It’s time to start thinking about next year! Time to write your homeschool goals. Marilyn is our local homeschool guru on goal writing. Here is her classic post on creating homeschool goals.
Writing Homeschool Goals
Just as there is no one right way to homeschool, there is not one right way to write your homeschool goals, but here are some goal setting guidelines. Adapt them to your purposes:
1) Think about what you want for your child by the time he or she graduates from high school.
You may want her to go to college. You may even want or need him to get a scholarship to help pay for said college.
You may not think college is in your child’s future, but you probably do want her to be able to support herself and move out on her own. That would mean that your child would have a marketable skill.
You probably want your child to be able to support a family, prepare a meal, have friends, be serving in church, balance a checkbook, and bring your grandchildren back to see you!
These are all long-term homeschool goals and can be written as such.
2) Once you have your long-term homeschool goals written, think about what steps you need to take this school year to bring you closer to these goals. These will be your short-term homeschool goals.
If my child is in ninth grade and my long-term goal is being able to balance a checkbook, I might need him to be able to balance equations accurately. This would bring him a step closer to my goal.
If I want her to be able to study her Bible, perhaps working on inferential skills would be a good start.
3) Once you have your long-term and short-term homeschool goals, think about the “how” of accomplishing them. What is my plan for this year that will bring my child closer to this goal?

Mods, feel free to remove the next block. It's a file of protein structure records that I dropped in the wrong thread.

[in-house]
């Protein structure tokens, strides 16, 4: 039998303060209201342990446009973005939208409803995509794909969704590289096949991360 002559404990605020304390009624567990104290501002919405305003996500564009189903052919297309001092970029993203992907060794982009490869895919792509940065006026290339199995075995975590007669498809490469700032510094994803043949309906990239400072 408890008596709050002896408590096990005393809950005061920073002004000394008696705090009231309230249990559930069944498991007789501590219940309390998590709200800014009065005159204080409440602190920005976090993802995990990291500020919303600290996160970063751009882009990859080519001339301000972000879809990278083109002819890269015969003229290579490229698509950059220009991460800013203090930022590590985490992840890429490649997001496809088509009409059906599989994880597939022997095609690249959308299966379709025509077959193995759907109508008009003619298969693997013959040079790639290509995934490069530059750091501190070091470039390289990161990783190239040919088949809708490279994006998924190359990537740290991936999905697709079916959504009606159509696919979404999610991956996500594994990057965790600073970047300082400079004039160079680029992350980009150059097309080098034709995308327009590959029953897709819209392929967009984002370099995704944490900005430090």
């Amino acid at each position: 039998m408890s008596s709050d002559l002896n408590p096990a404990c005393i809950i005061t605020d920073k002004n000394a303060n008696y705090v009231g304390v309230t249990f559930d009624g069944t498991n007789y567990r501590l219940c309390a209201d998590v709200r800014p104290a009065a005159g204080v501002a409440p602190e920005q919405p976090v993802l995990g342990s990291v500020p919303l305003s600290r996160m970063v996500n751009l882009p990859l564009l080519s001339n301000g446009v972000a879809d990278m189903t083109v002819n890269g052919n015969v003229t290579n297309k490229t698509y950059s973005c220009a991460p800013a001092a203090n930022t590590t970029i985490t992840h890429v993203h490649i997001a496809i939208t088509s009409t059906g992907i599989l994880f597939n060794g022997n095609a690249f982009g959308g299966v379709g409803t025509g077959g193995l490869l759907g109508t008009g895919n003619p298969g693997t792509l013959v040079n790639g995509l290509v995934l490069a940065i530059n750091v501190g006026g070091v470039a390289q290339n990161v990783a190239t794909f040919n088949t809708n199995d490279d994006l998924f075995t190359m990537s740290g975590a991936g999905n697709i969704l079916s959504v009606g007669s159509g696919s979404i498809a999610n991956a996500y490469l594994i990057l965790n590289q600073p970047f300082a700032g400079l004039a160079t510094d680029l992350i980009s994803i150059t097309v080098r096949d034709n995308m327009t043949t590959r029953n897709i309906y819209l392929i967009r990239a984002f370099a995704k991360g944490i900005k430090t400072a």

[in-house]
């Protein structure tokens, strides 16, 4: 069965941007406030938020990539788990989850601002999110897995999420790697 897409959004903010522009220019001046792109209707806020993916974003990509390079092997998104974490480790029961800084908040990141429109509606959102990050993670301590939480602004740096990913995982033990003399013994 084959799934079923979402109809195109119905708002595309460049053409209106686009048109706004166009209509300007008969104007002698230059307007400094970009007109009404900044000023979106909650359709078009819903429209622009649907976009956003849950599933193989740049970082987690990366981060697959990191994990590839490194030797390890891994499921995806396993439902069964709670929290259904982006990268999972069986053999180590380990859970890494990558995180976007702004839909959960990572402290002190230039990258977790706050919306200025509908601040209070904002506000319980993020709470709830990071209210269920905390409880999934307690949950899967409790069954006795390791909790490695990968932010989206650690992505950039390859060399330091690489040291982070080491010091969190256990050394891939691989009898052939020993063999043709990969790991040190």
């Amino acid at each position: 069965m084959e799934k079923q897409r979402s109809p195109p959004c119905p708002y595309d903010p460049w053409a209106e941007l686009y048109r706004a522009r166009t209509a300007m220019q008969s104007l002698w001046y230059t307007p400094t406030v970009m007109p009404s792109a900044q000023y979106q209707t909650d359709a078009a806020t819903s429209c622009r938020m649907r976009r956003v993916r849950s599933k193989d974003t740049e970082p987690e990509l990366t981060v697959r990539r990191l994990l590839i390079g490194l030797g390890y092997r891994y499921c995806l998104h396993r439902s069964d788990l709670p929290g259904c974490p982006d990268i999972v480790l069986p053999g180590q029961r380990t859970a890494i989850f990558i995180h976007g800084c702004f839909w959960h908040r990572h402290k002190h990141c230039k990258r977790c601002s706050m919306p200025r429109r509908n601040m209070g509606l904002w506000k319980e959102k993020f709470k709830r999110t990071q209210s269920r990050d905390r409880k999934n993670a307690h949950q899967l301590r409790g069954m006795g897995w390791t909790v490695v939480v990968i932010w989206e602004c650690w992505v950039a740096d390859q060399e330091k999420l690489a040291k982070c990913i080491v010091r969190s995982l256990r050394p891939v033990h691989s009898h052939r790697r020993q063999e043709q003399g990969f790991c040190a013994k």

– Do I need to complete algebra?
– Do I need to study another culture?
– Do I need to teach her about proper nutrition and exercise?
4) When you set your goals, don’t focus entirely on academics.
You can include physical, social, and spiritual goals.
When my boys were little, I included a goal of being able to “handle a variety of social settings”. For years, it seemed that the short-term goal was accomplished if they burped and said “excuse me” instead of “that was a good one”. As they matured it included things like being able to handle a job interview, knowing how to dress appropriately for an occasion and proper etiquette on a date or on the dance floor at a wedding. For basic social skills check out our Social Skills guide.
5) Remember as you set goals that each child and family is unique.
We can glean from each other, but it is detrimental to compare ourselves to others. Once you have your written goals, you can use them to help you decide which curriculum or activities fit for you. And, you will be surprised to see how much you accomplish each year!